11th World Science Fiction Convention

The 11th World Science Fiction Convention, also known as Philcon II, was held in September 1953 in Philadelphia, Pennsylvania, USA. It was the first Worldcon to present the Hugo Awards. The supporting organization was the Philadelphia Science Fiction Society. The guest of honor was Willy Ley. The chairman was Milton A. Rothman, replacing the late James A. Williams. Isaac Asimov was toastmaster.

The convention was held in the Bellevue-Stratford Hotel, the hotel that became famous in 1976 as the site of infection for Legionnaires' disease.

Read more about 11th World Science Fiction ConventionAwards

Other articles related to "11th world science fiction convention, science":

11th World Science Fiction Convention - Awards
... Hugo Awards for achievement in science fiction Best Novel The Demolished Man by Alfred Bester Best Professional Magazine (tie) Astounding Science Fiction edited ... Galaxy Science Fiction edited by H ...

Famous quotes containing the words convention, fiction, world and/or science:

    Every one knows about the young man who falls in love with the chorus-girl because she can kick his hat off, and his sister’s friends can’t or won’t. But the youth who marries her, expecting that all her departures from convention will be as agile or as delightful to him as that, is still the classic example of folly.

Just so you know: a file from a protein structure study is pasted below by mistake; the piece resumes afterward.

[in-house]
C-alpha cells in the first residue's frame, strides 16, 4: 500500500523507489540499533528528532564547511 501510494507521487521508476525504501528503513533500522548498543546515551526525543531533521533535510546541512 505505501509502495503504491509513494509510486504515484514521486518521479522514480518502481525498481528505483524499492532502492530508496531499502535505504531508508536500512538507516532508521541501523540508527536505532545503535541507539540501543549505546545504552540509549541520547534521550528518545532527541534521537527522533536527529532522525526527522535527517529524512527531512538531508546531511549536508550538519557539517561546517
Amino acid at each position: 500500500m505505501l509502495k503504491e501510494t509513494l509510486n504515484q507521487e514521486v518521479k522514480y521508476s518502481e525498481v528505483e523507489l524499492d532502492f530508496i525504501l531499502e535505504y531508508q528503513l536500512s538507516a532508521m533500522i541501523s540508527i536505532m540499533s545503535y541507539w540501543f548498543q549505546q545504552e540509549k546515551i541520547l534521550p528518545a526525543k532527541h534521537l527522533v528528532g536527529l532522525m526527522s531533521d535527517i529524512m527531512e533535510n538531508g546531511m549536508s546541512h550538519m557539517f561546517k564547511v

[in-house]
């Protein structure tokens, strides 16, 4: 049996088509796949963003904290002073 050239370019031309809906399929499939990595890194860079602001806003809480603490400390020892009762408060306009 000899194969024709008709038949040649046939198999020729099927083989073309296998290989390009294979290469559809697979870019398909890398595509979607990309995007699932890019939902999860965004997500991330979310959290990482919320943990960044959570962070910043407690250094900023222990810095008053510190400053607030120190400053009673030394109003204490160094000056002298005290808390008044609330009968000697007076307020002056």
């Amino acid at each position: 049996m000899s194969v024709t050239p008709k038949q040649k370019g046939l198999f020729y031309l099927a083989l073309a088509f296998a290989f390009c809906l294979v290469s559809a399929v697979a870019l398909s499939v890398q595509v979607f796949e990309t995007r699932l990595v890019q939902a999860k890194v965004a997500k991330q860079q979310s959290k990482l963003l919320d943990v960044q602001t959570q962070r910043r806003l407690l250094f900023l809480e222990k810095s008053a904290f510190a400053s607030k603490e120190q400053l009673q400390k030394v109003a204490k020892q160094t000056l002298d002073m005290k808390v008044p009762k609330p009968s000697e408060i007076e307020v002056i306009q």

Katharine Fullerton Gerould (1879–1944)

    If one doubts whether Grecian valor and patriotism are not a fiction of the poets, he may go to Athens and see still upon the walls of the temple of Minerva the circular marks made by the shields taken from the enemy in the Persian war, which were suspended there. We have not far to seek for living and unquestionable evidence. The very dust takes shape and confirms some story which we had read.
    Henry David Thoreau (1817–1862)

    Youth enters the world with very happy prejudices in her own favour. She imagines herself not only certain of accomplishing every adventure, but of obtaining those rewards which the accomplishment may deserve. She is not easily persuaded to believe that the force of merit can be resisted by obstinacy and avarice, or its lustre darkened by envy and malignity.
    Samuel Johnson (1709–1784)

    The most useful and honorable science and occupation for a woman is the science of housekeeping. I know some that are miserly, very few that are good managers.
    Michel de Montaigne (1533–1592)